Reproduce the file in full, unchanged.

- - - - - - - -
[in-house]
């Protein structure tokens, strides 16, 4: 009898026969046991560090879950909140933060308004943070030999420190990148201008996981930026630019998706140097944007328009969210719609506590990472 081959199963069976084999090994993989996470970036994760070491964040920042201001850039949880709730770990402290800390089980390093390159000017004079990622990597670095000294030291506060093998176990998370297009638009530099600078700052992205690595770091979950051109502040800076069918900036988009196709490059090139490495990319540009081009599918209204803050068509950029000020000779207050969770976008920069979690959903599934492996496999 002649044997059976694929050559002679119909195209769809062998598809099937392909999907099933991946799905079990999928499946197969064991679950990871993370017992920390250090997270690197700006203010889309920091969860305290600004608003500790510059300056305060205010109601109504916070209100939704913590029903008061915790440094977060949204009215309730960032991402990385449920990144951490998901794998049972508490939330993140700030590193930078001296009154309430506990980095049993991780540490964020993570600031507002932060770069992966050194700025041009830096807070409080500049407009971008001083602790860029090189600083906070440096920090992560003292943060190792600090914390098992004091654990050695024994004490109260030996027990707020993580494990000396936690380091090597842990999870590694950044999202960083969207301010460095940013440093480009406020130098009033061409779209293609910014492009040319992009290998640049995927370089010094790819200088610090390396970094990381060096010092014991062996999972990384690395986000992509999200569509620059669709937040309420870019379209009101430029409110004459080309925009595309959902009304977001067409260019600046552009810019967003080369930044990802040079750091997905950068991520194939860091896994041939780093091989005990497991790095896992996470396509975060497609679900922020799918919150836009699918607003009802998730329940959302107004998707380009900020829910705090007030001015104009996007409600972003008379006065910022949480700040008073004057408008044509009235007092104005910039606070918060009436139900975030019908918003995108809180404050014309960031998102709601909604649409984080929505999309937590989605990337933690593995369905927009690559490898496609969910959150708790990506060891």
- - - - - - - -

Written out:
[in-house]
């Protein structure tokens, strides 16, 4: 009898026969046991560090879950909140933060308004943070030999420190990148201008996981930026630019998706140097944007328009969210719609506590990472 081959199963069976084999090994993989996470970036994760070491964040920042201001850039949880709730770990402290800390089980390093390159000017004079990622990597670095000294030291506060093998176990998370297009638009530099600078700052992205690595770091979950051109502040800076069918900036988009196709490059090139490495990319540009081009599918209204803050068509950029000020000779207050969770976008920069979690959903599934492996496999 002649044997059976694929050559002679119909195209769809062998598809099937392909999907099933991946799905079990999928499946197969064991679950990871993370017992920390250090997270690197700006203010889309920091969860305290600004608003500790510059300056305060205010109601109504916070209100939704913590029903008061915790440094977060949204009215309730960032991402990385449920990144951490998901794998049972508490939330993140700030590193930078001296009154309430506990980095049993991780540490964020993570600031507002932060770069992966050194700025041009830096807070409080500049407009971008001083602790860029090189600083906070440096920090992560003292943060190792600090914390098992004091654990050695024994004490109260030996027990707020993580494990000396936690380091090597842990999870590694950044999202960083969207301010460095940013440093480009406020130098009033061409779209293609910014492009040319992009290998640049995927370089010094790819200088610090390396970094990381060096010092014991062996999972990384690395986000992509999200569509620059669709937040309420870019379209009101430029409110004459080309925009595309959902009304977001067409260019600046552009810019967003080369930044990802040079750091997905950068991520194939860091896994041939780093091989005990497991790095896992996470396509975060497609679900922020799918919150836009699918607003009802998730329940959302107004998707380009900020829910705090007030001015104009996007409600972003008379006065910022949480700040008073004057408008044509009235007092104005910039606070918060009436139900975030019908918003995108809180404050014309960031998102709601909604649409984080929505999309937590989605990337933690593995369905927009690559490898496609969910959150708790990506060891």